Author: Margaret Hill

Today we are in a very different position from when Bible agencies and churches first started running literacy classes. There are alternatives! We now have many methods of producing, distributing and copying oral Scriptures of many different types. In almost every case where a literacy programme is going nowhere, people will accept oral Scriptures and listen to them.

Several years ago, Margaret Hill wrote an article provocatively titled "How Literacy can Harm Scripture Use". Her thesis was that too many literacy programmes were starting with classes for beginners rather than focusing on transition literacy for the leaders and change agents in society. Such an approach, she argued, is harmful to Scripture engagement.

This article is a follow-up, emphasising the same message and going further to take into account the observation that "increasingly here in Africa we are seeing that many language groups are very interested in using their languages orally, but very uninterested in reading or writing in them".

Rather than "hitting your head against a wall" with struggling literacy programmes, the author calls for a refocusing of strategies and reminds us that audio Scriptures often work very well in such contexts.

Download the article as a PDF document.  [more...]

Listening to the translated Scriptures: a review of today’s digital audio players
Author: Richard Margetts

Third Edition - Revised for 2014

This in-depth review (46 pages) compares a range of today's digital audio players including the Proclaimer and Mini-Proclaimer (from Faith Comes By Hearing), the Envoy S and Story Teller (from MegaVoice), the Saber (from Global Recordings Network), the Papyrus (from Renew World Outreach) and the Audibible (from Davar Partners International).

The review is presented in several sections, illustrated with photos and giving a summary of the key features, prices, pros and cons of each player. Also mentioned are feature phones, smartphones and locally available MP3 players.

The first edition of the document was published in 2008 and compared the Proclaimer, MegaVoice Ambassador and Saber. In the past six years we have seen:

  1. New entrants to the digital audio player world: the Papyrus, the Audibible, the Story Teller, Mini Proclaimer, the Herald and the Shofar.
  2. Significant development of existing players: The MegaVoice Ambassadors were retired and replaced by the Envoy. A solar-powered version of the Talking Bible is available, as is a new version of the Proclaimer. More internal memory was added to the Papyrus.
  3. New battery technology: Most players now use newer Lithium Ion Polymer or Lithium Iron Phosphate batteries rather than the NiMH type.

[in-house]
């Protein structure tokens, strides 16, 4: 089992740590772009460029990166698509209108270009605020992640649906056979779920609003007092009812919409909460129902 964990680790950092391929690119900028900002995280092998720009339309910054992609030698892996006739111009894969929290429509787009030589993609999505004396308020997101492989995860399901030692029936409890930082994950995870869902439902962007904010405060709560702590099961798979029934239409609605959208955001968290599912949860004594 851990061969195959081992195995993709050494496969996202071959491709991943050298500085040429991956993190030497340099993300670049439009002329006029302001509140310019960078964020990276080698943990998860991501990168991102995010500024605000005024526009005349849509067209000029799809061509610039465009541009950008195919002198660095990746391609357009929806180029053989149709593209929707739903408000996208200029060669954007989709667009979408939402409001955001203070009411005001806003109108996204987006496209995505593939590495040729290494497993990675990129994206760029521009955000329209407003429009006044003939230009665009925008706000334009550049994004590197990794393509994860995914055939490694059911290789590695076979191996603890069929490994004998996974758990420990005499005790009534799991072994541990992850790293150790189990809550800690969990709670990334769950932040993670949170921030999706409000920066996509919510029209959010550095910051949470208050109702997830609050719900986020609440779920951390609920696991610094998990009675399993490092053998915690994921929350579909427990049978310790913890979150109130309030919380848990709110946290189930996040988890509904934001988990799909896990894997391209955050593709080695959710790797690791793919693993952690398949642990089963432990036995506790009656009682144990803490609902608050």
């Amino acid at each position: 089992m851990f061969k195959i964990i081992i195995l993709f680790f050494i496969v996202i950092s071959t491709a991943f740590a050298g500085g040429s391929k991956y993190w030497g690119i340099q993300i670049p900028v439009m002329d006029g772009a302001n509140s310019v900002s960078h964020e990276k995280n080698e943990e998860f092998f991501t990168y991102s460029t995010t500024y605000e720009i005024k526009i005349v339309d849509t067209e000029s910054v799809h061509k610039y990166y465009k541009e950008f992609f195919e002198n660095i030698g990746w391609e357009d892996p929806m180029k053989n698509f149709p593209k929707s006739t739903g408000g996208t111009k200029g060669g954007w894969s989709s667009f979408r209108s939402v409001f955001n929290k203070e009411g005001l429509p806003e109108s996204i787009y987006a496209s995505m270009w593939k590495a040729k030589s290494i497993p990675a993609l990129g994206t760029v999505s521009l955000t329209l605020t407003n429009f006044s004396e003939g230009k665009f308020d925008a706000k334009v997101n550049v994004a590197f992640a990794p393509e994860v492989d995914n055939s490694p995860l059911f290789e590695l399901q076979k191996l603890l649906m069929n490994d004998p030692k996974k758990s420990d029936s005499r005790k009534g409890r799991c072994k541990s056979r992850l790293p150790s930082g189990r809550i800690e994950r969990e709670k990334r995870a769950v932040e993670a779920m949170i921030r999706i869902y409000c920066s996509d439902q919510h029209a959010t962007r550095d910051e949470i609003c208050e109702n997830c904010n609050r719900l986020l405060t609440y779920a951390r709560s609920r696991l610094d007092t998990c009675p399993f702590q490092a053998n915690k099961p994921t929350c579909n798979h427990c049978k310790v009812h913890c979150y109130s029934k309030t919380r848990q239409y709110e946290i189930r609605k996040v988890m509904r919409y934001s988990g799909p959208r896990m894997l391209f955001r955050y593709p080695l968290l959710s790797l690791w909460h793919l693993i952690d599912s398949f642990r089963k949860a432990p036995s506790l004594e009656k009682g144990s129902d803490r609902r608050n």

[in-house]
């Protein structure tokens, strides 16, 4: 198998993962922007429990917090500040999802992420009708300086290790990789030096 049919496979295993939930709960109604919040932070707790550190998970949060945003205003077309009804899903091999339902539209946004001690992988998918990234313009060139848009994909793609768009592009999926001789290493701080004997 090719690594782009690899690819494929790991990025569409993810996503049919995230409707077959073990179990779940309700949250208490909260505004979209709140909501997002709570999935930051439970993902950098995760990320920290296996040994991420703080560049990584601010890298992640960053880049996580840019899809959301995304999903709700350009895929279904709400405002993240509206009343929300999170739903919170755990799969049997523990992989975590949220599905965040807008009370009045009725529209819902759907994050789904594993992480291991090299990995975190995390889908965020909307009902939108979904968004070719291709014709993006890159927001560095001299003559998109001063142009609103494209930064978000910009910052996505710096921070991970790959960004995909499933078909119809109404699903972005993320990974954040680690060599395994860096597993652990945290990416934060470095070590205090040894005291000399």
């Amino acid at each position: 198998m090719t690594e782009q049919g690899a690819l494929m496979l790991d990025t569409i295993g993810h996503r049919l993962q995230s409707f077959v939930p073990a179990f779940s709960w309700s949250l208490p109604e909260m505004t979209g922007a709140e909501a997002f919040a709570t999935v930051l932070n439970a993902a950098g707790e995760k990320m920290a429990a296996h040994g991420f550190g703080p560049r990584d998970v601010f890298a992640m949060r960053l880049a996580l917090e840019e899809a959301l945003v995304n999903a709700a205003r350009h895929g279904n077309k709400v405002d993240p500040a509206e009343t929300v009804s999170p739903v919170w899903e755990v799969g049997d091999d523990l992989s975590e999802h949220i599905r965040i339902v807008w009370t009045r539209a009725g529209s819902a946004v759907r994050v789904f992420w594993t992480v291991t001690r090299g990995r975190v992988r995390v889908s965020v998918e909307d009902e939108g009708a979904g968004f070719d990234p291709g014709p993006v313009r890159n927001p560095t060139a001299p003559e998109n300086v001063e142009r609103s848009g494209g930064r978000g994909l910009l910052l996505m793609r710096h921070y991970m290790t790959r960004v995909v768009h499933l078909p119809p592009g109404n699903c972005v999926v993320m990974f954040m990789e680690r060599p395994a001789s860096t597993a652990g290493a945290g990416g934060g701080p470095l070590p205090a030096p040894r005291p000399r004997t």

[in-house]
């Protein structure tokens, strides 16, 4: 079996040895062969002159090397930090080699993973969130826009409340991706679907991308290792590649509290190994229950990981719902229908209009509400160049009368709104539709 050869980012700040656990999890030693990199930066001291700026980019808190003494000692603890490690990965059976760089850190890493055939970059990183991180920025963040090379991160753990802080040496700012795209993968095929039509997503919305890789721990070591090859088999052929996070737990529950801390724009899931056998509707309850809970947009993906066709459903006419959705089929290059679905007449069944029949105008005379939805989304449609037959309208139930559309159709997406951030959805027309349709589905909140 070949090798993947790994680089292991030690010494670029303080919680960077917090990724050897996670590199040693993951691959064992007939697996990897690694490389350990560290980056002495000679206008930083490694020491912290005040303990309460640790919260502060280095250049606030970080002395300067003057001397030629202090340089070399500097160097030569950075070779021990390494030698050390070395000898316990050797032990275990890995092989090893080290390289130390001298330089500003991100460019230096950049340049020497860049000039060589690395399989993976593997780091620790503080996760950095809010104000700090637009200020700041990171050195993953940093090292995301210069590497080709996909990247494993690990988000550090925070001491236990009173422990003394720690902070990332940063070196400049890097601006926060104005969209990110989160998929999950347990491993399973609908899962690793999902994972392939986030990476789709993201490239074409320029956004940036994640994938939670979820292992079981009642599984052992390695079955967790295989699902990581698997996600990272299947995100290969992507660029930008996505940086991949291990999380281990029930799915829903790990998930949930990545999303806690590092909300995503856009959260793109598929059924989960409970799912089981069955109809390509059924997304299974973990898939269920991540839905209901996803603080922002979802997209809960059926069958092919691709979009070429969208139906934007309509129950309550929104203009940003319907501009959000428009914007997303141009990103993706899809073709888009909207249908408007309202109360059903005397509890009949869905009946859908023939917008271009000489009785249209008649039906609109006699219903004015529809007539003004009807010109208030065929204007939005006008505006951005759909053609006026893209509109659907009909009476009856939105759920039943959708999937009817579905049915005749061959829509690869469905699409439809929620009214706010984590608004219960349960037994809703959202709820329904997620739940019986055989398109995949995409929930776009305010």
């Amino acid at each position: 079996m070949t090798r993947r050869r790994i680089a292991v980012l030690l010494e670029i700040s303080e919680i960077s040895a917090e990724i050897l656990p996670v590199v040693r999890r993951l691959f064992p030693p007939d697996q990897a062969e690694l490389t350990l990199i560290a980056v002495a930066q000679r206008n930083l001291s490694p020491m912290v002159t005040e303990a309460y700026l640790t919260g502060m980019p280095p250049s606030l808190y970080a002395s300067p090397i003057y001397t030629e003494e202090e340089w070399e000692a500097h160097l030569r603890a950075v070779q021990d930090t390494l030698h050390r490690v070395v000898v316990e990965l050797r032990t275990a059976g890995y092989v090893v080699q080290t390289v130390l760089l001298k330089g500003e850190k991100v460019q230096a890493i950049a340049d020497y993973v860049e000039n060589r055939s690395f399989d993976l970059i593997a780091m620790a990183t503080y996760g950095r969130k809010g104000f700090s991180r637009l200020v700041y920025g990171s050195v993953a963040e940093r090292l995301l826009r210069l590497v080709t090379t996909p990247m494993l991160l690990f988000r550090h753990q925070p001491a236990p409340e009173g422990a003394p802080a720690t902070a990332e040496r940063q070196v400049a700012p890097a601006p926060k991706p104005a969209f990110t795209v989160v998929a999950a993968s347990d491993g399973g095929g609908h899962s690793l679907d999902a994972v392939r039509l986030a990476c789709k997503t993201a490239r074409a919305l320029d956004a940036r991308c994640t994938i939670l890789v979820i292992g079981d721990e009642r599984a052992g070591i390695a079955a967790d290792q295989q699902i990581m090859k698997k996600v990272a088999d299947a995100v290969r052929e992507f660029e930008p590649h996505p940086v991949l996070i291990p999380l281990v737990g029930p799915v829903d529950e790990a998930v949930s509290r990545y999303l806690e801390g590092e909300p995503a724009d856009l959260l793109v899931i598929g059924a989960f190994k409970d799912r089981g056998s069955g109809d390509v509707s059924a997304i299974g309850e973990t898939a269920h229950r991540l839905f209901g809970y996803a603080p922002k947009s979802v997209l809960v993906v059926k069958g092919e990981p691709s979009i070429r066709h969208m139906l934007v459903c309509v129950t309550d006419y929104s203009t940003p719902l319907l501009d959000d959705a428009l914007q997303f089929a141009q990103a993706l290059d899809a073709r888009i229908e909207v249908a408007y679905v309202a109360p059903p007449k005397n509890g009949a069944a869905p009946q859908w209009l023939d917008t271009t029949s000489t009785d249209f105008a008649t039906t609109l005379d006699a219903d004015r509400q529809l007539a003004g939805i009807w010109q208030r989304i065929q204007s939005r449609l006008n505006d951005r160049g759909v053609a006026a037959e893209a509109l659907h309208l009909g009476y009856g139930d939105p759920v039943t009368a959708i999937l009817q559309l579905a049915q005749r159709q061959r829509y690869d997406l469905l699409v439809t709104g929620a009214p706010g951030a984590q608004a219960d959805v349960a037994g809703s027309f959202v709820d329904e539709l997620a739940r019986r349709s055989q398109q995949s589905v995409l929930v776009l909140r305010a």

4. Digital file sharing: Almost gone are the days of cassette tape. In most countries of the world, people are interacting with digital media and are increasingly familiar with memory cards and MP3 files.
  5. Mobile phones: The incredible growth in mobile phone ownership and use over the past six years means that most of the world’s population now have their own personal audio player.
  6. Download the full report as a PDF document.

  [more...]
Published in Global Missiology, January 2014
Authors: T Wayne Dye, Tim Hatcher

"The worldwide spread of cell phones that can show video will enable us to bring the Scriptures into the lives of more people more effectively than ever before. Whatever the challenges, let us not miss this opportunity."

Video renditions of Bible portions are popular wherever people can even partially understand the language in which they are available. The authors of this article believe that video drama of Bible portions will quickly move from being a minor niche in Scripture distribution to a major, even central form of Scriptures for people in most language groups. They argue that because of the significant and growing influence of video Scripture portions, this medium merits much more attention than it has received in the past.

This paper focuses on the prospect for video to address a number of challenges to understanding typically addressed by paratextual elements. Video forms of key passages provide essential supplements. Short videos of selected Scripture passages can provide extensive background information more efficiently and often more effectively than traditional paratextual delivery systems. The potential for video to provide necessary historical and cultural context can be better realized through cooperation between exegetes, artists, and Scripture engagement personnel. Together, they can identify which Scripture passages could benefit most from video supplementation in particular cultural groupings.

Download the full paper as a PDF document.  [more...]